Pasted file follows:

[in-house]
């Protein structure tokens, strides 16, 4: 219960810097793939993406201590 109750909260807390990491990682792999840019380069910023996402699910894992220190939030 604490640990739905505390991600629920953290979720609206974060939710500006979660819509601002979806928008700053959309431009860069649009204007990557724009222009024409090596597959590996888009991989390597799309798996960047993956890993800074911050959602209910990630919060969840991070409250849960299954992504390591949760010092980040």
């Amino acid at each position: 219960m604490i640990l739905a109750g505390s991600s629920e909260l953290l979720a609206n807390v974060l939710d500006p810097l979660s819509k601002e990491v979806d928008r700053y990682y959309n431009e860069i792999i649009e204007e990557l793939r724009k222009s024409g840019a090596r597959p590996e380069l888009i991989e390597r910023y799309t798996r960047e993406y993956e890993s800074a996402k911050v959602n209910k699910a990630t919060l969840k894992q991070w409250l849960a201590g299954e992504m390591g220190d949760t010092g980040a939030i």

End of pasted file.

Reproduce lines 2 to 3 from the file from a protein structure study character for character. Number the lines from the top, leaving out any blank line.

């Protein structure tokens, strides 16, 4: 219960810097793939993406201590 109750909260807390990491990682792999840019380069910023996402699910894992220190939030 604490640990739905505390991600629920953290979720609206974060939710500006979660819509601002979806928008700053959309431009860069649009204007990557724009222009024409090596597959590996888009991989390597799309798996960047993956890993800074911050959602209910990630919060969840991070409250849960299954992504390591949760010092980040």
């Amino acid at each position: 219960m604490i640990l739905a109750g505390s991600s629920e909260l953290l979720a609206n807390v974060l939710d500006p810097l979660s819509k601002e990491v979806d928008r700053y990682y959309n431009e860069i792999i649009e204007e990557l793939r724009k222009s024409g840019a090596r597959p590996e380069l888009i991989e390597r910023y799309t798996r960047e993406y993956e890993s800074a996402k911050v959602n209910k699910a990630t919060l969840k894992q991070w409250l849960a201590g299954e992504m390591g220190d949760t010092g980040a939030i």